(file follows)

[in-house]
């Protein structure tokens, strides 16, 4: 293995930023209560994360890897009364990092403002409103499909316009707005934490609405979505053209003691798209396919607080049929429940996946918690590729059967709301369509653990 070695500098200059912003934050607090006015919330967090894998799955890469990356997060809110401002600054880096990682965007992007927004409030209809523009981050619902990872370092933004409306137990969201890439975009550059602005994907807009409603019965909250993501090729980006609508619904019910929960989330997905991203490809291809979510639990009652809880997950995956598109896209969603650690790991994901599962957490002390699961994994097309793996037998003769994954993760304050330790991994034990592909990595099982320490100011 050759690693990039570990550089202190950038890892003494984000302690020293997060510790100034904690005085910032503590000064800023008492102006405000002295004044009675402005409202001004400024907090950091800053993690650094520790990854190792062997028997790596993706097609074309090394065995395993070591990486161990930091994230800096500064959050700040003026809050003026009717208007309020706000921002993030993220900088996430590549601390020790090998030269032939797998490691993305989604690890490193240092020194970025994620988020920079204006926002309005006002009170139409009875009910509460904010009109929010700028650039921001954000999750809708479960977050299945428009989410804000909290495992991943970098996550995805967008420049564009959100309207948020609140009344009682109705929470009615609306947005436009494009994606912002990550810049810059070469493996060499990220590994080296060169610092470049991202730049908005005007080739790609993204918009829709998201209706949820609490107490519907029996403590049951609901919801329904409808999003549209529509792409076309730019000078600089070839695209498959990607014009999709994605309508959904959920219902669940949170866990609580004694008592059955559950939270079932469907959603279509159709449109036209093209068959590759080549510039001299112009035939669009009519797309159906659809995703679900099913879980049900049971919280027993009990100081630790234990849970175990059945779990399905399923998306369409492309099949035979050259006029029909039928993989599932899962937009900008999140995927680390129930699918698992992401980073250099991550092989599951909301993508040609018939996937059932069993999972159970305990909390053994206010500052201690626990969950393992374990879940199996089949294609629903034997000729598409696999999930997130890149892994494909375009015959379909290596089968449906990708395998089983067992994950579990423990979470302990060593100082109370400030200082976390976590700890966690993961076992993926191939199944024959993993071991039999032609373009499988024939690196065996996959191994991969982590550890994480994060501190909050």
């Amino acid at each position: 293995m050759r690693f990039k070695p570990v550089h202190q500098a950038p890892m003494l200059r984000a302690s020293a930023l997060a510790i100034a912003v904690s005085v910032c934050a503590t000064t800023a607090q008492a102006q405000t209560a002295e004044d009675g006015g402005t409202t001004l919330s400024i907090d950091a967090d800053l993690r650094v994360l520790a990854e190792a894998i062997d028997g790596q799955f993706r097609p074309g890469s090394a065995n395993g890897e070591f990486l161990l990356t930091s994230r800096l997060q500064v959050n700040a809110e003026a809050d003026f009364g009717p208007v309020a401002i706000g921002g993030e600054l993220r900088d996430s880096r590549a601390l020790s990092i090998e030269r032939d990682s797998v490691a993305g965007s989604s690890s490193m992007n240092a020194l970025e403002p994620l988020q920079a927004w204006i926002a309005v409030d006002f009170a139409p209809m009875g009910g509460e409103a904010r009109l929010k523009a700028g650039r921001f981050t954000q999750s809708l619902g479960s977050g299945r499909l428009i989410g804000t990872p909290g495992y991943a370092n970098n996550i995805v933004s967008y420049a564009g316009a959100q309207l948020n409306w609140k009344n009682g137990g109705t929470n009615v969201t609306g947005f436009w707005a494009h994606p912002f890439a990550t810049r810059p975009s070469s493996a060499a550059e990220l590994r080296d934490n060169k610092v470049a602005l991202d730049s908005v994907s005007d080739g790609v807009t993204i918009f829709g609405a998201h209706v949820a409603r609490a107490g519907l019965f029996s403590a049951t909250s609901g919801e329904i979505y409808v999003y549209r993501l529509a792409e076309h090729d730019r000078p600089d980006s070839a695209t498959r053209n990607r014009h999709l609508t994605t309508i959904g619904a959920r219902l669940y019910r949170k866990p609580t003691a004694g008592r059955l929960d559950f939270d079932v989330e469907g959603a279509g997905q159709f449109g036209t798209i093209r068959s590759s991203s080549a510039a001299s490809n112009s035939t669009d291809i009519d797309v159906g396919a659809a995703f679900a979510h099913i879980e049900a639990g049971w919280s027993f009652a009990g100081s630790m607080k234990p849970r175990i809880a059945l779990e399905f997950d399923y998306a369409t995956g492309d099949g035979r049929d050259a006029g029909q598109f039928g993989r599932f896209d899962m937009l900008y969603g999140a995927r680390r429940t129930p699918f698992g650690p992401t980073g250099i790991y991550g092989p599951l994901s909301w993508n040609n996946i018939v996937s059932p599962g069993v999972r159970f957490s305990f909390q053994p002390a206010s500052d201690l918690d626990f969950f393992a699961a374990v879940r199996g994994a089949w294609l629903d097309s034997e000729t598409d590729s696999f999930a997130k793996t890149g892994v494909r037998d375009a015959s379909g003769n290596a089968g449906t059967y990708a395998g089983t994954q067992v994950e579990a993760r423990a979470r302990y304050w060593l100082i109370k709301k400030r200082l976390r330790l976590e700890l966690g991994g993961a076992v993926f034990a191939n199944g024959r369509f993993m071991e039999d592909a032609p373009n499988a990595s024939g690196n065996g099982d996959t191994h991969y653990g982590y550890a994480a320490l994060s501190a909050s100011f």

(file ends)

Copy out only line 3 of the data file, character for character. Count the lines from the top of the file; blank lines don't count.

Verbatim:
């Amino acid at each position: 293995m050759r690693f990039k070695p570990v550089h202190q500098a950038p890892m003494l200059r984000a302690s020293a930023l997060a510790i100034a912003v904690s005085v910032c934050a503590t000064t800023a607090q008492a102006q405000t209560a002295e004044d009675g006015g402005t409202t001004l919330s400024i907090d950091a967090d800053l993690r650094v994360l520790a990854e190792a894998i062997d028997g790596q799955f993706r097609p074309g890469s090394a065995n395993g890897e070591f990486l161990l990356t930091s994230r800096l997060q500064v959050n700040a809110e003026a809050d003026f009364g009717p208007v309020a401002i706000g921002g993030e600054l993220r900088d996430s880096r590549a601390l020790s990092i090998e030269r032939d990682s797998v490691a993305g965007s989604s690890s490193m992007n240092a020194l970025e403002p994620l988020q920079a927004w204006i926002a309005v409030d006002f009170a139409p209809m009875g009910g509460e409103a904010r009109l929010k523009a700028g650039r921001f981050t954000q999750s809708l619902g479960s977050g299945r499909l428009i989410g804000t990872p909290g495992y991943a370092n970098n996550i995805v933004s967008y420049a564009g316009a959100q309207l948020n409306w609140k009344n009682g137990g109705t929470n009615v969201t609306g947005f436009w707005a494009h994606p912002f890439a990550t810049r810059p975009s070469s493996a060499a550059e990220l590994r080296d934490n060169k610092v470049a602005l991202d730049s908005v994907s005007d080739g790609v807009t993204i918009f829709g609405a998201h209706v949820a409603r609490a107490g519907l019965f029996s403590a049951t909250s609901g919801e329904i979505y409808v999003y549209r993501l529509a792409e076309h090729d730019r000078p600089d980006s070839a695209t498959r053209n990607r014009h999709l609508t994605t309508i959904g619904a959920r219902l669940y019910r949170k866990p609580t003691a004694g008592r059955l929960d559950f939270d079932v989330e469907g959603a279509g997905q159709f449109g036209t798209i093209r068959s590759s991203s080549a510039a001299s490809n112009s035939t669009d291809i009519d797309v159906g396919a659809a995703f679900a979510h099913i879980e049900a639990g049971w919280s027993f009652a009990g100081s630790m607080k234990p849970r175990i809880a059945l779990e399905f997950d399923y998306a369409t995956g492309d099949g035979r049929d050259a006029g029909q598109f039928g993989r599932f896209d899962m937009l900008y969603g999140a995927r680390r429940t129930p699918f698992g650690p992401t980073g250099i790991y991550g092989p599951l994901s909301w993508n040609n996946i018939v996937s059932p599962g069993v999972r159970f957490s305990f909390q053994p002390a206010s500052d201690l918690d626990f969950f393992a699961a374990v879940r199996g994994a089949w294609l629903d097309s034997e000729t598409d590729s696999f999930a997130k793996t890149g892994v494909r037998d375009a015959s379909g003769n290596a089968g449906t059967y990708a395998g089983t994954q067992v994950e579990a993760r423990a979470r302990y304050w060593l100082i109370k709301k400030r200082l976390r330790l976590e700890l966690g991994g993961a076992v993926f034990a191939n199944g024959r369509f993993m071991e039999d592909a032609p373009n499988a990595s024939g690196n065996g099982d996959t191994h991969y653990g982590y550890a994480a320490l994060s501190a909050s100011f």